An alliance of major investors overseeing $2.4 trillion has committed to making portfolios entirely carbon-neutral by 2050

FILE PHOTO: Young people protest outside of the San Francisco Federal Building during a Climate Strike march in San Francisco, U.S. September 20, 2019. REUTERS/Kate Munsch/File PhotoFILE PHOTO: Young people protest outside of the San Francisco Federal Building during a Climate Strike march in San FranciscoReuters

  • A group of pension funds and insurers responsible for $2.4 trillion in investments committed on Monday to making their portfolios carbon-neutral by 2050.
  • The group, called the United Nations-convened Net-Zero Asset Owner Alliance, was organized by the UN and coincides with its Climate Action Summit.
  • A number of companies have made environmental pledges recently, including Amazon and Nike.
  • Read more on Markets Insider.

The push for climate-focused investing has reached a new level.

On Monday, an alliance of pension funds and insurers responsible for a total of $2.4 trillion in investments announced a commitment to carbon-neutral investment portfolios by 2050. The group will be called the United Nations-convened Net-Zero Asset Owner Alliance.

"As long-term investors who must look far into the future to fund their liabilities, asset owners are keen to ensure that the global economy prospers, that climate-related risks are addressed, and that opportunities to invest in a cleaner tomorrow are captured," the group said in a statement released Monday.

The group will immediately begin to engage with the companies they are investing in to make sure that they also work to be carbon-neutral. To hold themselves accountable, the members of the alliance will set targets and publicly report their progress, in accordance with part of the Paris Agreement.

In addition, the group will be closely aligned with other UN initiatives. Their pledge to slash emissions from their portfolios is in line with limiting the global temperature rise to 1.5 degrees Celsius. The group will also work with the Investor Agenda, Science Based Targets initiative, and more.

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Sustainable investing - also called impact or ESG investing - is hot right now, according to a recent paper from the Sloan School of Management at MIT. Investing in companies dedicated to helping solve global issues is good for financial returns, and wins brownie points, the paper said.

It's also become a more popular and sought after method of investing for retail investors as well, and companies aligned with environmental, social and governance policy can also outperform the rest of the market.

Business leaders have taken notice - in August, 181 top CEOs announced at the Business Roundtable that the purpose of a company is for all stakeholders, not just shareholders. That means that employees, customers, and communities should also be considered in business decisions.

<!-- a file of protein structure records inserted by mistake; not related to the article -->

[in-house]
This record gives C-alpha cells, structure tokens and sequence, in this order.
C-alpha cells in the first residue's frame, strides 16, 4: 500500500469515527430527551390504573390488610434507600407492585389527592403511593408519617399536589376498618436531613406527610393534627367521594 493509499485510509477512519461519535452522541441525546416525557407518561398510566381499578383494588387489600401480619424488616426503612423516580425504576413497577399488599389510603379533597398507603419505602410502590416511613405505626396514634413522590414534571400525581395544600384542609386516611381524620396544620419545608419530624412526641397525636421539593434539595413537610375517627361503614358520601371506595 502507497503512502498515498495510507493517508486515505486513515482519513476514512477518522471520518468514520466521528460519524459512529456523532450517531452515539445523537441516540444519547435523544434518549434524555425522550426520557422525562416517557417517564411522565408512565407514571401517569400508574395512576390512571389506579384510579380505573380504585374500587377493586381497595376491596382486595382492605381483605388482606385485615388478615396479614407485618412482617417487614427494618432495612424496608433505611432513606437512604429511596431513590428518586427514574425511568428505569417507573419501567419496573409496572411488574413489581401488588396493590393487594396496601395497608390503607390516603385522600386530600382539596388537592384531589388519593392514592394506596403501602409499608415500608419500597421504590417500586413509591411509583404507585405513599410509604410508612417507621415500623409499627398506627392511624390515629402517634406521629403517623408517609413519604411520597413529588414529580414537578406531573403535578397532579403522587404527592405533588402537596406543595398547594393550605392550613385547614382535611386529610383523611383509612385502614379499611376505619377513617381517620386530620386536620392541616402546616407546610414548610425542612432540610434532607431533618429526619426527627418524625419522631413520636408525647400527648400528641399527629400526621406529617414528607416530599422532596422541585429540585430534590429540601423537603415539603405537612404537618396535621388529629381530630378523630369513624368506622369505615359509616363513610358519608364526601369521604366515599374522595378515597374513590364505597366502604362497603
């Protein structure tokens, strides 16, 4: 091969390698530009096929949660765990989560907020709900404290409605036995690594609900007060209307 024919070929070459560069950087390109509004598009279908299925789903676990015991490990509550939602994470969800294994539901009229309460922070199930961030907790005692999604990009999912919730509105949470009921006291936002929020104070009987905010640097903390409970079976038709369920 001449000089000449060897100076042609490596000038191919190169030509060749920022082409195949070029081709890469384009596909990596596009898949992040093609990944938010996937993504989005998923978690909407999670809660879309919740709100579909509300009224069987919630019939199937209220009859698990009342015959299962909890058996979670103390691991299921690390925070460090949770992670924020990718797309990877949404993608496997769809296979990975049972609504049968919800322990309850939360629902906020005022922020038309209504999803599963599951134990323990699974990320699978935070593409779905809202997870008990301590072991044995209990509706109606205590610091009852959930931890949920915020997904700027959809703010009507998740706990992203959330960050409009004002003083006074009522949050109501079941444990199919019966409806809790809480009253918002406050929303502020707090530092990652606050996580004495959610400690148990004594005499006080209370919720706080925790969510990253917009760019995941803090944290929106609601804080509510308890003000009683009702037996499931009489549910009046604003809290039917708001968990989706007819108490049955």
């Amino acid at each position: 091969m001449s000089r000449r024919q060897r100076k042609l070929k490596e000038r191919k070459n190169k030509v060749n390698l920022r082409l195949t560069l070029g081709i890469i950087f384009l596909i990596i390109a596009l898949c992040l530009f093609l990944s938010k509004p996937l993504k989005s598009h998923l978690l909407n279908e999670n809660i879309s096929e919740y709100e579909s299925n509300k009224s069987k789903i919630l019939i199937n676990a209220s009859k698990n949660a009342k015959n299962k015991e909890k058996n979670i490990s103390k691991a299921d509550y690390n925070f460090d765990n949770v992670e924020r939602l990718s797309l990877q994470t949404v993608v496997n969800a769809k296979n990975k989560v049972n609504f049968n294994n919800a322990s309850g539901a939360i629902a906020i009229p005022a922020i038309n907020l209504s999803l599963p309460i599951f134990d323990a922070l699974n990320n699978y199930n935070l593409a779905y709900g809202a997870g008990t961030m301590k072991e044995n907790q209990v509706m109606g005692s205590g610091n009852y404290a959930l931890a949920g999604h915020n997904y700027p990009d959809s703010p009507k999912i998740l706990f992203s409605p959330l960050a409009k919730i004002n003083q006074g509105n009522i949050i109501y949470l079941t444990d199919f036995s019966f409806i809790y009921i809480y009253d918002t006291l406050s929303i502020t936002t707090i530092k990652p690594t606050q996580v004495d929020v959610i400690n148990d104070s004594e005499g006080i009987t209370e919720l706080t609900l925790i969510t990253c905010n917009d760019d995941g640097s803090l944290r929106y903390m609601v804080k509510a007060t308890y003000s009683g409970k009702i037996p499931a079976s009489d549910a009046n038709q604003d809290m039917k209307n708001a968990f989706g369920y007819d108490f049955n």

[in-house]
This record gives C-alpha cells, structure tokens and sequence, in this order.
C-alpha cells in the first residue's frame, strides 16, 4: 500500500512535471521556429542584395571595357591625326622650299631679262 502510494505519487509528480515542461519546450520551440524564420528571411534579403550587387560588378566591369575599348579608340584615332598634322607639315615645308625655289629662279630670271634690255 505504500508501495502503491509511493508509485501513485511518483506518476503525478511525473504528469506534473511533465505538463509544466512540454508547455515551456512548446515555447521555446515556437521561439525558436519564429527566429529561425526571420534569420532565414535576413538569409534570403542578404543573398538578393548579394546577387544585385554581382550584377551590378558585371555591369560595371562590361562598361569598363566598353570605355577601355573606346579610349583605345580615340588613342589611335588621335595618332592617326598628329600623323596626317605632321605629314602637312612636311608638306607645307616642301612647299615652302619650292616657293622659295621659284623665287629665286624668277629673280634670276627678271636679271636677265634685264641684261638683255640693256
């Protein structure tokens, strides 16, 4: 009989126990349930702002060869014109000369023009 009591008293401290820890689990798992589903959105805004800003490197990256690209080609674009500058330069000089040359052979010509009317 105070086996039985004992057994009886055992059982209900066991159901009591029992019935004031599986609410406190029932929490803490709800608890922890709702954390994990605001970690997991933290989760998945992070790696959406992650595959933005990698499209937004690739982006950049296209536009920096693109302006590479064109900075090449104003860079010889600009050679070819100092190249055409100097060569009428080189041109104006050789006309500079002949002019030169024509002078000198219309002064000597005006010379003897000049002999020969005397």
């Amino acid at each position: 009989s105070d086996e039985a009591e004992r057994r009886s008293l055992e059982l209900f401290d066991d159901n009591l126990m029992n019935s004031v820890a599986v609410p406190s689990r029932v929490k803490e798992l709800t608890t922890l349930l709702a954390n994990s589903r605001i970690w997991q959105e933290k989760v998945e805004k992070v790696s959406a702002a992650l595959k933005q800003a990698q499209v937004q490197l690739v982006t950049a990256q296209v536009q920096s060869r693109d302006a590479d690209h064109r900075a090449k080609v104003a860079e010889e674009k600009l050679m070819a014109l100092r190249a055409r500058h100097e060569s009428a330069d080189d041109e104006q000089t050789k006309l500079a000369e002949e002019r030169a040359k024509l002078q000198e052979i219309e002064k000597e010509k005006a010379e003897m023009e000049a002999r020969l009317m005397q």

Companies have become more involved in fighting climate change, and a slew of them announced or reiterated sustainability plans recently. On Thursday, Amazon announced a pledge to be carbon neutral by 2040. Nike unveiled a comprehensive "Move to Zero" campaign last week, which includes goals such as powering facilities with 100% renewable energy by 2025 and operate with net-zero carbon emissions.

The Chairman of Mars, the company known for candy and more, wrote an opinion piece for Business Insider that the fundamental responsibility to help fix issues such as climate change lies with business and political leaders. He also wrote that those leaders need to be doing more.

The announcement comes during the week of the UN Climate Action Summit, where world leaders meet in New York to meet and take action against global warming. It also coincides with the first day of Climate Week NYC, an even run by The Climate Group in coordination with the UN and the City of New York.

The week runs September 23 through September 27 and includes programming throughout the city. Other climate week events are happening across the country.

The alliance was brought together by the UN Secretary-General's Climate Action Summit. It includes Allianz, Caisse des Dépôts, La Caisse de dépôt et placement du Québec (CDPQ), Folksam Group, PensionDanmark and Swiss Re, who joined when the group was initiated in the beginning of 2019. Since, Alecta, AMF, CalPERS, Nordea Life and Pension, Storebrand, and Zurich have joined as founding members.

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